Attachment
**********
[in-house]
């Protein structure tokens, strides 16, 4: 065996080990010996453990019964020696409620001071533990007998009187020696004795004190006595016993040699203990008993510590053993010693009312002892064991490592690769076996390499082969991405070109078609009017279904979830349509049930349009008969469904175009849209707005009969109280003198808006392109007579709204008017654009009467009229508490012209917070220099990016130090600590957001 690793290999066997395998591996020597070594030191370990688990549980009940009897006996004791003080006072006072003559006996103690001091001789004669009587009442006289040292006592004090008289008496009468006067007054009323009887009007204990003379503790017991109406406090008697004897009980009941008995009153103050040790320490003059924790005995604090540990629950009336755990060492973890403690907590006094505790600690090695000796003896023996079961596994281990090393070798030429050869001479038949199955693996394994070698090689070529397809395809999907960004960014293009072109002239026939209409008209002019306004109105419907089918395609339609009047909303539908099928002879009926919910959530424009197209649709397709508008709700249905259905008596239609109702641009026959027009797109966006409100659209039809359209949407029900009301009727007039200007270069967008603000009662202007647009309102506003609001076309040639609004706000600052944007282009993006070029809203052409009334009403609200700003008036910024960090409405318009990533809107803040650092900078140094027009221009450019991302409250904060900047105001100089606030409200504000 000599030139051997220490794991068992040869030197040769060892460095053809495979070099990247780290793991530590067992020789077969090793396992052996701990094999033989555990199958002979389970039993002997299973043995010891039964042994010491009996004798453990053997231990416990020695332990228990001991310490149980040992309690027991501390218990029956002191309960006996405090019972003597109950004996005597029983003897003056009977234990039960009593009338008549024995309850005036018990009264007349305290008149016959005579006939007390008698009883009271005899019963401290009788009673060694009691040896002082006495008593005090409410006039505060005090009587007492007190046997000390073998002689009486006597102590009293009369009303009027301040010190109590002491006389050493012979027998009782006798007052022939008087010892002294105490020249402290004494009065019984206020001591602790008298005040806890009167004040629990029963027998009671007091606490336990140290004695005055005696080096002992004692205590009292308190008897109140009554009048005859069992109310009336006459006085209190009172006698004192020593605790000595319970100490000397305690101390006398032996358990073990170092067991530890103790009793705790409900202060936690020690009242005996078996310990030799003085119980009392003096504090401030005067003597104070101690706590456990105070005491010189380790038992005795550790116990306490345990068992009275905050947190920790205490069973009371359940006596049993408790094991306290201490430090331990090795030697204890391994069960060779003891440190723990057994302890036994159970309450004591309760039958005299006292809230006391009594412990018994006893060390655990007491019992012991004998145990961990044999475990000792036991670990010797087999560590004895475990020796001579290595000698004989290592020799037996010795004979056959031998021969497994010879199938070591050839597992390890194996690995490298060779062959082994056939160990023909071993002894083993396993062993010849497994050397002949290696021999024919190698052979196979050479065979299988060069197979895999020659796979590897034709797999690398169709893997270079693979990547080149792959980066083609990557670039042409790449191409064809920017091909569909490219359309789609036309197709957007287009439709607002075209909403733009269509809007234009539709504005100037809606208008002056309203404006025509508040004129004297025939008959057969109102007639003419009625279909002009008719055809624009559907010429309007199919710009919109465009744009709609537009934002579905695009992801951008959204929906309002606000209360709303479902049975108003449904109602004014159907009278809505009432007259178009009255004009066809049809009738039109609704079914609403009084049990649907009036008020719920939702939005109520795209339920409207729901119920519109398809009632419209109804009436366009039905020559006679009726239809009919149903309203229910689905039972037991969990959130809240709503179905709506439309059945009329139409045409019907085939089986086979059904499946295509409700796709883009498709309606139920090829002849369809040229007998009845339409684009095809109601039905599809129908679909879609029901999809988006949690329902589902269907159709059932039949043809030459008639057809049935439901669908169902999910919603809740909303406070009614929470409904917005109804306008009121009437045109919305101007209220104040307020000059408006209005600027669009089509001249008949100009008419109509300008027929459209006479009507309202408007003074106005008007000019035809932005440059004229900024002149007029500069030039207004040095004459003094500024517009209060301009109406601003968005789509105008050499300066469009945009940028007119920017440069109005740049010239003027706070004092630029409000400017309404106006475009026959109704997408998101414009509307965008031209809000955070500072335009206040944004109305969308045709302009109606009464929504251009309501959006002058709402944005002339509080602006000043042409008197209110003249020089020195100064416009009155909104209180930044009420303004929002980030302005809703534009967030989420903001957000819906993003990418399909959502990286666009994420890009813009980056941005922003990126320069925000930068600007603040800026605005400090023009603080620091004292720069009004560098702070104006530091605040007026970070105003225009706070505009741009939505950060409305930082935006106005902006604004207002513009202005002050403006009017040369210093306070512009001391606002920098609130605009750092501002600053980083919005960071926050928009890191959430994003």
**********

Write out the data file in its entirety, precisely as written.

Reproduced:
[in-house]
């Protein structure tokens, strides 16, 4: 065996080990010996453990019964020696409620001071533990007998009187020696004795004190006595016993040699203990008993510590053993010693009312002892064991490592690769076996390499082969991405070109078609009017279904979830349509049930349009008969469904175009849209707005009969109280003198808006392109007579709204008017654009009467009229508490012209917070220099990016130090600590957001 690793290999066997395998591996020597070594030191370990688990549980009940009897006996004791003080006072006072003559006996103690001091001789004669009587009442006289040292006592004090008289008496009468006067007054009323009887009007204990003379503790017991109406406090008697004897009980009941008995009153103050040790320490003059924790005995604090540990629950009336755990060492973890403690907590006094505790600690090695000796003896023996079961596994281990090393070798030429050869001479038949199955693996394994070698090689070529397809395809999907960004960014293009072109002239026939209409008209002019306004109105419907089918395609339609009047909303539908099928002879009926919910959530424009197209649709397709508008709700249905259905008596239609109702641009026959027009797109966006409100659209039809359209949407029900009301009727007039200007270069967008603000009662202007647009309102506003609001076309040639609004706000600052944007282009993006070029809203052409009334009403609200700003008036910024960090409405318009990533809107803040650092900078140094027009221009450019991302409250904060900047105001100089606030409200504000 000599030139051997220490794991068992040869030197040769060892460095053809495979070099990247780290793991530590067992020789077969090793396992052996701990094999033989555990199958002979389970039993002997299973043995010891039964042994010491009996004798453990053997231990416990020695332990228990001991310490149980040992309690027991501390218990029956002191309960006996405090019972003597109950004996005597029983003897003056009977234990039960009593009338008549024995309850005036018990009264007349305290008149016959005579006939007390008698009883009271005899019963401290009788009673060694009691040896002082006495008593005090409410006039505060005090009587007492007190046997000390073998002689009486006597102590009293009369009303009027301040010190109590002491006389050493012979027998009782006798007052022939008087010892002294105490020249402290004494009065019984206020001591602790008298005040806890009167004040629990029963027998009671007091606490336990140290004695005055005696080096002992004692205590009292308190008897109140009554009048005859069992109310009336006459006085209190009172006698004192020593605790000595319970100490000397305690101390006398032996358990073990170092067991530890103790009793705790409900202060936690020690009242005996078996310990030799003085119980009392003096504090401030005067003597104070101690706590456990105070005491010189380790038992005795550790116990306490345990068992009275905050947190920790205490069973009371359940006596049993408790094991306290201490430090331990090795030697204890391994069960060779003891440190723990057994302890036994159970309450004591309760039958005299006292809230006391009594412990018994006893060390655990007491019992012991004998145990961990044999475990000792036991670990010797087999560590004895475990020796001579290595000698004989290592020799037996010795004979056959031998021969497994010879199938070591050839597992390890194996690995490298060779062959082994056939160990023909071993002894083993396993062993010849497994050397002949290696021999024919190698052979196979050479065979299988060069197979895999020659796979590897034709797999690398169709893997270079693979990547080149792959980066083609990557670039042409790449191409064809920017091909569909490219359309789609036309197709957007287009439709607002075209909403733009269509809007234009539709504005100037809606208008002056309203404006025509508040004129004297025939008959057969109102007639003419009625279909002009008719055809624009559907010429309007199919710009919109465009744009709609537009934002579905695009992801951008959204929906309002606000209360709303479902049975108003449904109602004014159907009278809505009432007259178009009255004009066809049809009738039109609704079914609403009084049990649907009036008020719920939702939005109520795209339920409207729901119920519109398809009632419209109804009436366009039905020559006679009726239809009919149903309203229910689905039972037991969990959130809240709503179905709506439309059945009329139409045409019907085939089986086979059904499946295509409700796709883009498709309606139920090829002849369809040229007998009845339409684009095809109601039905599809129908679909879609029901999809988006949690329902589902269907159709059932039949043809030459008639057809049935439901669908169902999910919603809740909303406070009614929470409904917005109804306008009121009437045109919305101007209220104040307020000059408006209005600027669009089509001249008949100009008419109509300008027929459209006479009507309202408007003074106005008007000019035809932005440059004229900024002149007029500069030039207004040095004459003094500024517009209060301009109406601003968005789509105008050499300066469009945009940028007119920017440069109005740049010239003027706070004092630029409000400017309404106006475009026959109704997408998101414009509307965008031209809000955070500072335009206040944004109305969308045709302009109606009464929504251009309501959006002058709402944005002339509080602006000043042409008197209110003249020089020195100064416009009155909104209180930044009420303004929002980030302005809703534009967030989420903001957000819906993003990418399909959502990286666009994420890009813009980056941005922003990126320069925000930068600007603040800026605005400090023009603080620091004292720069009004560098702070104006530091605040007026970070105003225009706070505009741009939505950060409305930082935006106005902006604004207002513009202005002050403006009017040369210093306070512009001391606002920098609130605009750092501002600053980083919005960071926050928009890191959430994003």